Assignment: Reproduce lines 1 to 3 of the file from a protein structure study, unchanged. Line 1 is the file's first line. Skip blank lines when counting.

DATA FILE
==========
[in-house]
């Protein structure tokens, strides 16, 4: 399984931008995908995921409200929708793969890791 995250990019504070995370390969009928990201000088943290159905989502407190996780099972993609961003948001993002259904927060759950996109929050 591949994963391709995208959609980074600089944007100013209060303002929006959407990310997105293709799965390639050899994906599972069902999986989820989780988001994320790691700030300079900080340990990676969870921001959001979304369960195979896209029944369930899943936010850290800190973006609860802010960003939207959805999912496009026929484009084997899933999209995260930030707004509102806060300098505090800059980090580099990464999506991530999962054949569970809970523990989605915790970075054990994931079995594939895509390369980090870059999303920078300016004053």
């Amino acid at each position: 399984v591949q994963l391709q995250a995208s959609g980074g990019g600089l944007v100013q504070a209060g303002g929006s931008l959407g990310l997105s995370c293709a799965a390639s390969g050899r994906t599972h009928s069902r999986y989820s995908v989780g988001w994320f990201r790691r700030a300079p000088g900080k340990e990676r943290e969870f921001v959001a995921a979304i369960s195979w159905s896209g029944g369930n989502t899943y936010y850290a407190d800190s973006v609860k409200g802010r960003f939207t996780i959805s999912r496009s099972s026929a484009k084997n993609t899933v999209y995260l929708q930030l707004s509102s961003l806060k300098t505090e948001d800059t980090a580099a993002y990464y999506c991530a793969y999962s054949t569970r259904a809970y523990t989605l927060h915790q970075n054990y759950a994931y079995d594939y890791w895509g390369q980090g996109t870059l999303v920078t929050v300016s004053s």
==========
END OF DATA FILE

[in-house]
């Protein structure tokens, strides 16, 4: 399984931008995908995921409200929708793969890791 995250990019504070995370390969009928990201000088943290159905989502407190996780099972993609961003948001993002259904927060759950996109929050 591949994963391709995208959609980074600089944007100013209060303002929006959407990310997105293709799965390639050899994906599972069902999986989820989780988001994320790691700030300079900080340990990676969870921001959001979304369960195979896209029944369930899943936010850290800190973006609860802010960003939207959805999912496009026929484009084997899933999209995260930030707004509102806060300098505090800059980090580099990464999506991530999962054949569970809970523990989605915790970075054990994931079995594939895509390369980090870059999303920078300016004053």
């Amino acid at each position: 399984v591949q994963l391709q995250a995208s959609g980074g990019g600089l944007v100013q504070a209060g303002g929006s931008l959407g990310l997105s995370c293709a799965a390639s390969g050899r994906t599972h009928s069902r999986y989820s995908v989780g988001w994320f990201r790691r700030a300079p000088g900080k340990e990676r943290e969870f921001v959001a995921a979304i369960s195979w159905s896209g029944g369930n989502t899943y936010y850290a407190d800190s973006v609860k409200g802010r960003f939207t996780i959805s999912r496009s099972s026929a484009k084997n993609t899933v999209y995260l929708q930030l707004s509102s961003l806060k300098t505090e948001d800059t980090a580099a993002y990464y999506c991530a793969y999962s054949t569970r259904a809970y523990t989605l927060h915790q970075n054990y759950a994931y079995d594939y890791w895509g390369q980090g996109t870059l999303v920078t929050v300016s004053s």